It is not a disability, and I wish people (yes, including some with Celiac)would stop treating it as such. Most of us live very normal lives and just eat carefully. (oops, I'm on my soapbox again)I am a very normal person who has to be careful what I eat. The fact that I have Celiac does not dominate my life.

I agree that it isn't a disability. It may not dominate your life, but are you going to say that it doesn't affect every aspect of your social and home life? I don't even allow our grandkids to bring snacks into the house when they come over. We have stuff there for them. I've gotten sick from crumbs that came in on Austyn's clothes after a 4 hour car ride from their house to ours. I got a sloppy kiss from Healey one time when they showed up and found out that he had been eating animal crackers the whole way there. You're going to tell me that you just have to be careful what you eat? Then you are MOST fortunate.

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I agree. I am MOST fortunate in that I am not super sensitive. Thank you for not using impolite words, but I think you are over-stating the prescence of barley in salad dressings. If it is a worry, ask for olive oil and lemon juice on the side.

Maybe I did not express myself well. I mean that our attitude is very important in our health and the way we are perceived. I am a person who happens to have Celiac disease. I am not Celiac disease who happens to be a person. Maybe I have been exposed to too many whiners.

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I would also say that I have to be careful with what I eat, but then I don't interact much with gluten eaters. I met my bf's granddaughter for the first time and I realized that I was reluctant to touch her because she had a sandwich in her hand. It made me realize that my ease of living is because I live within a carefully defined sphere. When I step out of that sphere is when I realize how careful I've learned to be, and the steps I've taken to make my life easier.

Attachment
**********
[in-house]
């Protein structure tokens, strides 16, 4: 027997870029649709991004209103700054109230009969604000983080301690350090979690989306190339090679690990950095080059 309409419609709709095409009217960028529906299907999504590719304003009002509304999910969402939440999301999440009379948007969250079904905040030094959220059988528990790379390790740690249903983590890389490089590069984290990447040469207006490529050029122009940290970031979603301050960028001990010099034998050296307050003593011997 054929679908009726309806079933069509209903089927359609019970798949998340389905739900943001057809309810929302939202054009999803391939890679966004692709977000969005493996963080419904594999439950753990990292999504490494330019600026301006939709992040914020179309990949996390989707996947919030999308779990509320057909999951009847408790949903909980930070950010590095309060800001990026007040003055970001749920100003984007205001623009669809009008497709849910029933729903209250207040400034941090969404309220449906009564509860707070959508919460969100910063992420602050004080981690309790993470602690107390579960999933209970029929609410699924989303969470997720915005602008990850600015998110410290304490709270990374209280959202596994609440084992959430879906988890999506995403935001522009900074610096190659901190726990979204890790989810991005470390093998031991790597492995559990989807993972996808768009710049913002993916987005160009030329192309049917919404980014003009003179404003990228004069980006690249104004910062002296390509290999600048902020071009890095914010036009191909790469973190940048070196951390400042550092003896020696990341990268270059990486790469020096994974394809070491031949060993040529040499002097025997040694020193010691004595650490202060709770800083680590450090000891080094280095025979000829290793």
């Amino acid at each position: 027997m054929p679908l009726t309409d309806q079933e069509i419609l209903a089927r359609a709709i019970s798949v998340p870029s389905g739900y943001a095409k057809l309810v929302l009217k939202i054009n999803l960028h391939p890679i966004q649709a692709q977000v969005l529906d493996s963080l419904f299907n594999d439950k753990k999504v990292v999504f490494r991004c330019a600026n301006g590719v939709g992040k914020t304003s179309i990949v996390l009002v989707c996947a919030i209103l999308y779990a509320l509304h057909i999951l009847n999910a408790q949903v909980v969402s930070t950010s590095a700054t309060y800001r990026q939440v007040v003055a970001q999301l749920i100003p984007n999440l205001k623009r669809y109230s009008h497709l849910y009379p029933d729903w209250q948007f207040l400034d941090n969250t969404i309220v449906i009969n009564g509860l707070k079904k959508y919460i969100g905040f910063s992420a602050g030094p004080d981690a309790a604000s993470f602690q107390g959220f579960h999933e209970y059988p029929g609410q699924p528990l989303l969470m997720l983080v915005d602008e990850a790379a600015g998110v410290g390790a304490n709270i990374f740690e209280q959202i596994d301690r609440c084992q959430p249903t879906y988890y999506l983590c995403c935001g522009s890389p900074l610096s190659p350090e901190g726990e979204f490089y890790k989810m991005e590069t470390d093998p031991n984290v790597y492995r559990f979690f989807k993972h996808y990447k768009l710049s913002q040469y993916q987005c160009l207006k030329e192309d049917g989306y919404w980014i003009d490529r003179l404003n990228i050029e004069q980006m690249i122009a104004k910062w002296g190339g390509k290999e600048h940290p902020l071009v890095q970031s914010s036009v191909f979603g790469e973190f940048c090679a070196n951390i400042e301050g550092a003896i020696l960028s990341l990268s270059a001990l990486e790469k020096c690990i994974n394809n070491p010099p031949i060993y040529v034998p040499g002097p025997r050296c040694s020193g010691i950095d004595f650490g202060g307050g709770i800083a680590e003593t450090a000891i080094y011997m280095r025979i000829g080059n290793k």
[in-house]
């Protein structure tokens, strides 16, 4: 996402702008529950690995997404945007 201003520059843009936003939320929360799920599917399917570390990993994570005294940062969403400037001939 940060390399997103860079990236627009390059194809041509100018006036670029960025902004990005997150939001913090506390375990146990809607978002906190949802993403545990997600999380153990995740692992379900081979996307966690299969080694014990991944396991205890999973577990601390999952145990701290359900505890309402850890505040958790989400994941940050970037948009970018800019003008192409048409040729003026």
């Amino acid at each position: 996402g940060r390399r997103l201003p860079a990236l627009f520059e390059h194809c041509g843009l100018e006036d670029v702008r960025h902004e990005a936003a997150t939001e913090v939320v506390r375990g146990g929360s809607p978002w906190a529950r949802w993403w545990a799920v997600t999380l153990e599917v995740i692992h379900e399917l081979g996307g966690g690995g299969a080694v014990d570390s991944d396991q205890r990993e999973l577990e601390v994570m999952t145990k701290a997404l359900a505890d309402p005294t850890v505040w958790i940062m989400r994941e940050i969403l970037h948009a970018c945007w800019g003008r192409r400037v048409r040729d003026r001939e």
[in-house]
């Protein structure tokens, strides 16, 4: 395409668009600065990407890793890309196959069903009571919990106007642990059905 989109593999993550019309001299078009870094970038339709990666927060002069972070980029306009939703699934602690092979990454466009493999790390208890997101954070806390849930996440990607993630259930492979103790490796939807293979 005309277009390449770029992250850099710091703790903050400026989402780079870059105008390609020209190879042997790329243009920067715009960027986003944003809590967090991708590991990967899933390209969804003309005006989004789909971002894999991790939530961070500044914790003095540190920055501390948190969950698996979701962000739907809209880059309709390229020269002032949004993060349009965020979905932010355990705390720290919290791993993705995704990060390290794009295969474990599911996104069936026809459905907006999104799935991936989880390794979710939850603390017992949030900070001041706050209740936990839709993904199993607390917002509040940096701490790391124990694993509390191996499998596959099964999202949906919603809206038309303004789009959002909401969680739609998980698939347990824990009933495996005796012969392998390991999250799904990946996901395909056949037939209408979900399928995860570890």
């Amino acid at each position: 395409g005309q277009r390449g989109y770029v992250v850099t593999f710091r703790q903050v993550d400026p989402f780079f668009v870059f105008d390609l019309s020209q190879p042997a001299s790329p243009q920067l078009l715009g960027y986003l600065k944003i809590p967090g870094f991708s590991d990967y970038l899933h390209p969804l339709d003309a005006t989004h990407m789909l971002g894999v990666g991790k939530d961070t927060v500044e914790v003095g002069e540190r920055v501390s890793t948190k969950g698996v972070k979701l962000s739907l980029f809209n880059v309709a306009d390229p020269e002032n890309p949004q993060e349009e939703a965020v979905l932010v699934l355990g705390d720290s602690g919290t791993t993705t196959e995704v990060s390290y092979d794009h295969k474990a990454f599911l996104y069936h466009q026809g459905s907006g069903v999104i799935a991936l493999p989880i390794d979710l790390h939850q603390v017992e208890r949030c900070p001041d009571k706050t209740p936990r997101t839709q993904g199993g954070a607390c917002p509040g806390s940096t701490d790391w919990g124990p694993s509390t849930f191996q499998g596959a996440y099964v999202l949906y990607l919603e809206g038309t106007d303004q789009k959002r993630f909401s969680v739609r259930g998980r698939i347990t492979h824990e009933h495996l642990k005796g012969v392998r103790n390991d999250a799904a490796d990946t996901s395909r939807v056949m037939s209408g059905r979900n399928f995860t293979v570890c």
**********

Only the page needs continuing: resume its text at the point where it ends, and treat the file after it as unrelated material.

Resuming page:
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You may not think of yourself as disabled, but celiac disease (and food allergies too) is defined as a disability that is covered by the ADA. It is technically a disability no matter what your attitude or how well you manage it. You cannot just eat what everyone else is eating or just order something without asking questions. Some of us cannot even enter certain restaurants without getting sick. This is a fact of life for some of us and and not meant to be "whining". Consider yourself very lucky if you do not have bad reactions to cc and air-born flour. As to the OP, it is illegal for them to discriminate against someone for having celiac disease when hiring, but I do tend to agree with the other posters that said it may happen anyway. Proving discrimination is too difficult in a case like this. They can simply say the other person was more qualified. Better, IMO, to just avoid the topic until after you have the job, especially since it will not necessarily impact your ability to do the job. I hope you will update us with what you decided to do and how it turned out!

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If you will be required to eat out a lot for sales, then I think you MUST go to this. If you will not attend this most critical meal then he is going to wonder if you are reliable enough to attend them with a client.

I have never had any business associate or client give me any negatives about having an allergy to wheat (the term wheat is easier for them to understand). "Allergy to wheat?" "Yea, I used to be really sick before it was diagnosed but I am great now" Most either know someone with it, have heard about it or were curious about it. It has been a great ice breaker.

Would you hide if you had a seafood or peanut allergy?

You have to eat at your meals but you do not have to eat wheat. Like others said, you could just eat a salad if you want to keep it a secret. But if you do not let people know this you will offend them at some point when they invite you to a celiac unfriendly meal and you act "off."

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Jason did you go to the interview? How did it go?